Let us consider, for instance, the “resistance to relocation” which puzzles the DTUCs, the Deep Thinkers of Upper Canada, when they appraise the effectiveness of the Atlantic Groundfish Strategy. People who live in Maritime fishing villages, it appears, don’t want to move. They could get jobs in Oilpump, Alberta, buy a nice split-level in a new subdivision with a paved driveway, new furniture, satellite dish and everything. If they stay in Sculpin Gut, they’ll be lucky if they can scrape by on odd jobs. Yet they stay. Thick as brick, those Maritimers.

The problem is the calculation, which is figured entirely in prices — the price of labour, the price of goods. But how do you put a price on time with your aging parents, and a little old house which nevertheless is paid for, and the dance on Saturday night with people whose lives are intertwined with yours?

Maybe the best way to make a DTUC understand the difference between price and value would be to double his salary — provided that he spent the rest of his life picking aluminum fragments from the garbage dump in West Arichat. He might demonstrate a little resistance to relocation himself.

Even Dan Montgomery of NovaKnowledge, who should know better, believes the “conservatism” of rural Nova Scotians retards the growth of the knowledge economy. Tell that to my neighbours on Isle Madame, which now boasts a television station and a call centre, and is gearing up to export new, locally-developed technology for aquaculture. Development Isle Madame has a Visitor Information Site on the World Wide Web.  Even the Lennox Passage Yacht Club in D’Escousse has a Web site.

If other rural communities are slower to accept technology, it’s because they haven’t been shown that technology can enhance the character of their communities and root itself in their own cultures and aspirations. People aren’t numbers in an equation — they have characters, skills, preferences, emotions, relationships. Values, in short. Change, paradoxically, can help preserve what we value in rural communities — but it has to respect the community’s basic identity.  Why is this so difficult to grasp?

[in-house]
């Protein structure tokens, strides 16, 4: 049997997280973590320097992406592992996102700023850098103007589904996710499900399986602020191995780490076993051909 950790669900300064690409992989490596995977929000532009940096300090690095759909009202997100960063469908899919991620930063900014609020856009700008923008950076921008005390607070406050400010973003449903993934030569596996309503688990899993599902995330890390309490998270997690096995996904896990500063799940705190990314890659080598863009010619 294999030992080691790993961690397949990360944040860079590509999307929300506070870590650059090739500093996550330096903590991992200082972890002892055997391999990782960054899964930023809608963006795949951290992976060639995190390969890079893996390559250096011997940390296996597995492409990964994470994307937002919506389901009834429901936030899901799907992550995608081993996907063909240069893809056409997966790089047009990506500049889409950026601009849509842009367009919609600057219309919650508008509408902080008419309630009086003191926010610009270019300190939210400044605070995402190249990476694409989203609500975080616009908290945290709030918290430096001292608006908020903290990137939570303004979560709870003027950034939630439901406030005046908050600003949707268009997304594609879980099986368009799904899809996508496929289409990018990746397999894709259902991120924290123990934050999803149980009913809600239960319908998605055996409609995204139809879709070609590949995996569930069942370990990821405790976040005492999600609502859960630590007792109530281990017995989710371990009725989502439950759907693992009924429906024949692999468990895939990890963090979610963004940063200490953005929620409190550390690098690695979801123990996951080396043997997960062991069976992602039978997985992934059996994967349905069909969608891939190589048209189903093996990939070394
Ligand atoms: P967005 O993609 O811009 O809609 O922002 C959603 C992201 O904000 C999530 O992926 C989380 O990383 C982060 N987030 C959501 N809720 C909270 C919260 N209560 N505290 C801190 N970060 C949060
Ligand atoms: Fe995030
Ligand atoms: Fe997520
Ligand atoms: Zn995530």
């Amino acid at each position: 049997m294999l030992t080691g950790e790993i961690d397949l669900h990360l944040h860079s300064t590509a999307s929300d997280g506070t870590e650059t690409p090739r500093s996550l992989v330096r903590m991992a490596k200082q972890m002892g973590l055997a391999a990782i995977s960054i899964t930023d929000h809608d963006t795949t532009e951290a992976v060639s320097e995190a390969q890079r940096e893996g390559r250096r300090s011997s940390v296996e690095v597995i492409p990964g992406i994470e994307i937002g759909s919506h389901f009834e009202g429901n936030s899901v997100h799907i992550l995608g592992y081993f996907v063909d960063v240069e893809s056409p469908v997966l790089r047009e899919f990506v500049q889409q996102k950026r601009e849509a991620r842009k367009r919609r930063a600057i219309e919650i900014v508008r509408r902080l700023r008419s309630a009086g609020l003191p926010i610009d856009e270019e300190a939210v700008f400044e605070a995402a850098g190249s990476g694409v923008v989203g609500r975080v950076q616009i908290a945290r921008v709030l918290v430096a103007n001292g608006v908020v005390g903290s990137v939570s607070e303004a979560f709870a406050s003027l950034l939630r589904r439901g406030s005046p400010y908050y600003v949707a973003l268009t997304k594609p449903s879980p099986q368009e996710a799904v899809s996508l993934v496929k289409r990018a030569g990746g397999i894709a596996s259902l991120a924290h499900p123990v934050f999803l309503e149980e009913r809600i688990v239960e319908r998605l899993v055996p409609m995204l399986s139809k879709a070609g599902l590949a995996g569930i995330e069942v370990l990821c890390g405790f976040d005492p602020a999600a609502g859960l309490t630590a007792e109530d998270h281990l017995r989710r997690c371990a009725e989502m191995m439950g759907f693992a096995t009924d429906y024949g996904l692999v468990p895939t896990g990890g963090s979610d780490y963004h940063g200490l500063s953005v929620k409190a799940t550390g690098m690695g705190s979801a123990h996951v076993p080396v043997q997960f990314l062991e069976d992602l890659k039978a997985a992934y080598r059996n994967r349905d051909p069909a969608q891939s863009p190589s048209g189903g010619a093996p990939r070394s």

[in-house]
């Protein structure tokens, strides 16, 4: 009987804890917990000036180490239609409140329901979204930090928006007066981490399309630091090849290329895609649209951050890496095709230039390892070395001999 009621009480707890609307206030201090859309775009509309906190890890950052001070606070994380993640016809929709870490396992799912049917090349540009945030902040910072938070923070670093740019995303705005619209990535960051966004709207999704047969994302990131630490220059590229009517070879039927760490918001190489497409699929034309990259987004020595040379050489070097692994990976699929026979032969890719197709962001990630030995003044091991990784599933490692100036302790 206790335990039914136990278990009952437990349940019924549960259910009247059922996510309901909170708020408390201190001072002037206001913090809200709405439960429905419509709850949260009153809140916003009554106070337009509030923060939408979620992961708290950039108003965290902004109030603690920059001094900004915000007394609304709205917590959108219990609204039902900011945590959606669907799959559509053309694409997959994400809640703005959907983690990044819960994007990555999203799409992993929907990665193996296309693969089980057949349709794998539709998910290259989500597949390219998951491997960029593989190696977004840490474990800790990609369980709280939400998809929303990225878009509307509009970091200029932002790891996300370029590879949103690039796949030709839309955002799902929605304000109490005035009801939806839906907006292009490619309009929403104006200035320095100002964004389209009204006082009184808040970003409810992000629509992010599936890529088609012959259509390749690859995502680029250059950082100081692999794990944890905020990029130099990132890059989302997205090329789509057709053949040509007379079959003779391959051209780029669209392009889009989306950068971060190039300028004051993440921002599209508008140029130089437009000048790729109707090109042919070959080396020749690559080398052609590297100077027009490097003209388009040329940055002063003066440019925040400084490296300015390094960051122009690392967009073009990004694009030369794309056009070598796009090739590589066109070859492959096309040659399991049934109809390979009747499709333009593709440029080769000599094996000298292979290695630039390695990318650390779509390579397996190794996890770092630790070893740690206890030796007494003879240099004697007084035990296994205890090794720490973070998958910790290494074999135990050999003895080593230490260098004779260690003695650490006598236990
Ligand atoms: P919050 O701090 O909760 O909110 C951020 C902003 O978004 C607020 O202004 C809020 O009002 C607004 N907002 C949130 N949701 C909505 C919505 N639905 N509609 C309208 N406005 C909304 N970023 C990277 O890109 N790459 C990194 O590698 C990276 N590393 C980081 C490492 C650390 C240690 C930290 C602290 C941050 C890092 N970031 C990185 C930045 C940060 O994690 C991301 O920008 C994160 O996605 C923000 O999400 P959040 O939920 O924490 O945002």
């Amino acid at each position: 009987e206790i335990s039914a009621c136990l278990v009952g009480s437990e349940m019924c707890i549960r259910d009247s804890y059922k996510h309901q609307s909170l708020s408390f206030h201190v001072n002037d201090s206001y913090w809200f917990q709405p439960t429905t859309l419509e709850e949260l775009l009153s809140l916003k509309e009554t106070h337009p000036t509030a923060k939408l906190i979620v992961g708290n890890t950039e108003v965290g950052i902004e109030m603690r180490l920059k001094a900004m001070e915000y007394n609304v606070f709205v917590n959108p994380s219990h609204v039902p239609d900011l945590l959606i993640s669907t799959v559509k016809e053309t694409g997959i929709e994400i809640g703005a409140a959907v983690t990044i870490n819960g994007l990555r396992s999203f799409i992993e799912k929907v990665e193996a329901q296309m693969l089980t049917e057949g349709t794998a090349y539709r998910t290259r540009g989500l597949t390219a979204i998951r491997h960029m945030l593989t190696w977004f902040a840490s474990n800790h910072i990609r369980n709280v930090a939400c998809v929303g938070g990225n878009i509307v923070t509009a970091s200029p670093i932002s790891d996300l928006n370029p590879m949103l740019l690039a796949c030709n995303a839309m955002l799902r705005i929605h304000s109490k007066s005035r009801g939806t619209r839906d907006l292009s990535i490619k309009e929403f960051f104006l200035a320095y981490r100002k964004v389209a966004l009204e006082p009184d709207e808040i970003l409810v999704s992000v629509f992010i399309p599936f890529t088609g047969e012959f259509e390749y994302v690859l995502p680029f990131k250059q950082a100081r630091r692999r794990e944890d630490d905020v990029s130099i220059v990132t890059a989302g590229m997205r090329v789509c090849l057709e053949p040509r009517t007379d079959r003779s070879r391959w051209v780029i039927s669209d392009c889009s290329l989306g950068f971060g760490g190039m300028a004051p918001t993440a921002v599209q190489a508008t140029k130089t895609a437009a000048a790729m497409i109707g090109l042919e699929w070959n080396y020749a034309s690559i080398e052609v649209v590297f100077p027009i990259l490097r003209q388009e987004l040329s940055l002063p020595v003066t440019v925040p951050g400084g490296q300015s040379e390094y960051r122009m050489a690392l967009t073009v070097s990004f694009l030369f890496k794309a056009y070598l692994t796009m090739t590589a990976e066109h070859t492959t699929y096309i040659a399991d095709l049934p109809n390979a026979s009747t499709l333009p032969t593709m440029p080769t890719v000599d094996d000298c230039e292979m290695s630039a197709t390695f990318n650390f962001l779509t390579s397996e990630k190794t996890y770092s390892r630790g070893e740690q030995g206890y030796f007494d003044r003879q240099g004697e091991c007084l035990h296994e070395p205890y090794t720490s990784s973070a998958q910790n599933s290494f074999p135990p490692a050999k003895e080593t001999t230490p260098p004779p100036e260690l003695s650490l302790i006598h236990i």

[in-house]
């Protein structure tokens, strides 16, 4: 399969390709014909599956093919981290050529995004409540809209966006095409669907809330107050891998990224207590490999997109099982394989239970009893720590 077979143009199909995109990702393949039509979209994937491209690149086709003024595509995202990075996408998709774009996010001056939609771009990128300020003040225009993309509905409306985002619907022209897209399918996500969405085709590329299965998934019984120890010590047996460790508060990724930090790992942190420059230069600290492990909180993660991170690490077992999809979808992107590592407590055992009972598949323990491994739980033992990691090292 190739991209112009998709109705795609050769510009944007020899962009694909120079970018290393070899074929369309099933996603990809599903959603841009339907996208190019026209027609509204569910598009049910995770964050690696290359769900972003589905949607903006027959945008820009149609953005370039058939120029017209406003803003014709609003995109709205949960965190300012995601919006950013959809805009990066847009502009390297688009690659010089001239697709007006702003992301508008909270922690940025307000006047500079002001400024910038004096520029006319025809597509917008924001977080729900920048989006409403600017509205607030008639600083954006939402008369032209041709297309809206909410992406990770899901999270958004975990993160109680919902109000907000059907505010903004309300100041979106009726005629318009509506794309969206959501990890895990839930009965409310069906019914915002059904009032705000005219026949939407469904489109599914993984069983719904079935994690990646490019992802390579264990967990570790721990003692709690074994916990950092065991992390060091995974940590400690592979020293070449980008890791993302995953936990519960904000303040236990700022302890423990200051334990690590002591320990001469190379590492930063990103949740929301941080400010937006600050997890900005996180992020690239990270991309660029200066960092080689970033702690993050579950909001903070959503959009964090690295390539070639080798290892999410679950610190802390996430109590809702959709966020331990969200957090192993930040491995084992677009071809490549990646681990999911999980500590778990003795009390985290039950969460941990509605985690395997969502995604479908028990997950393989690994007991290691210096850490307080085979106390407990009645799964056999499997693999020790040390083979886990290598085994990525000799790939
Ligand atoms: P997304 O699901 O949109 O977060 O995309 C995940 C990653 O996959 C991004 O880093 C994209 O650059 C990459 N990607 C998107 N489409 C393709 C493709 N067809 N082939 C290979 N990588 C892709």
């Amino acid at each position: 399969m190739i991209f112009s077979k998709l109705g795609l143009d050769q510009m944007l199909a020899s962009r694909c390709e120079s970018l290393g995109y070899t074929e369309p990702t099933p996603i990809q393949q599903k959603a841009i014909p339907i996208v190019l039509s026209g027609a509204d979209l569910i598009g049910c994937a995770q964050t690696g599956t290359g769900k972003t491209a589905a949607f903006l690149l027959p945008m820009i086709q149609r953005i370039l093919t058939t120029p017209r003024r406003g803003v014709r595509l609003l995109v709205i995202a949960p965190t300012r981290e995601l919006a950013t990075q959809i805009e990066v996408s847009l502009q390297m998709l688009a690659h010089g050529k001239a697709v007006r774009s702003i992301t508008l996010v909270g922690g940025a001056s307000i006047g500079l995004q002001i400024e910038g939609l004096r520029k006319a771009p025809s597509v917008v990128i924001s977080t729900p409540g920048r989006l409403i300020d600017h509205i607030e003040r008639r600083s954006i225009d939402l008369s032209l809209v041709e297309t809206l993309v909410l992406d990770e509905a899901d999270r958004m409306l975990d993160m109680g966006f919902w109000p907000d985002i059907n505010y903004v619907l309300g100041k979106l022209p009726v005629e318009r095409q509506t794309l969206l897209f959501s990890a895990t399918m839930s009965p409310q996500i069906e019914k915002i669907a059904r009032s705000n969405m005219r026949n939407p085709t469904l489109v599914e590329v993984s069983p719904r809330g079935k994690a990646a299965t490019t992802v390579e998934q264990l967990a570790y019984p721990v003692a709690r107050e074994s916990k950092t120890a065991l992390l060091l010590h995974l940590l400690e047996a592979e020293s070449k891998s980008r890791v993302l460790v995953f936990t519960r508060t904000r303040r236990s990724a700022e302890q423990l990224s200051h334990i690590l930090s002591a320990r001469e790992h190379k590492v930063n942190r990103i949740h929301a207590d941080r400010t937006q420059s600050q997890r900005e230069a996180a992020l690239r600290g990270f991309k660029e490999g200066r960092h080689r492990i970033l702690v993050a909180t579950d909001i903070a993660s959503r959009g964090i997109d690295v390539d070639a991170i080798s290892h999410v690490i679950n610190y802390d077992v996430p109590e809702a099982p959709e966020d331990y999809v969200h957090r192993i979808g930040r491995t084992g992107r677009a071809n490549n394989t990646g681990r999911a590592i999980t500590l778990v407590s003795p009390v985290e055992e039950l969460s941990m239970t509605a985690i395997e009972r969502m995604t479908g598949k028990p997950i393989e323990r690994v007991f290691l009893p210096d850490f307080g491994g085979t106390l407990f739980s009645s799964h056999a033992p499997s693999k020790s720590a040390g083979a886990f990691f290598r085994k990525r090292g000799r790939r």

Here’s another example of the confusion between price and value. This one comes from a neo-conservative newsletter called Frontier Commentary, discussing job creation in health care. Canadian health care, says the commentator, remains “mired in bureaucratic, monopolistic gridlock… In the last 15 years, the United States added 3.9 million jobs in this field, a whopping two-thirds increase in an industry that is only semi-socialized.  We are all too familiar with what's happened in Canada, with cutbacks in service and deadly rationing by means of waiting lists.  Net new jobs are less than zero.”

The reasoning here is much too sophisticated for mere mortals to follow. Pressured by neo-conservatives, Canada’s health-care system has laid off regiments of workers. Now the same people are blaming it both for reduced service and for not generating new jobs. Whaa –?

And, more important, what sane person thinks that the purpose of the health-care system is job creation? The objective of health care is public health, which is a matter of value. The US system costs much more per capita than ours and leaves 25% of Americans completely unprotected.  Only the economically-blinkered would prefer the US way.

“The acceptance of economic thinking as unquestionable, and the current worship of free markets as the source of all good is, without doubt, the most extraordinary triumph of theory over reality in human history,” writes Robert Theobald, an economist, in *Reworking Success.*

Yes indeed. A cynic, said Oscar Wilde, is a man who knows the price of everything and the value of nothing. That’s the kind of society we’re creating.  Is it the kind we want?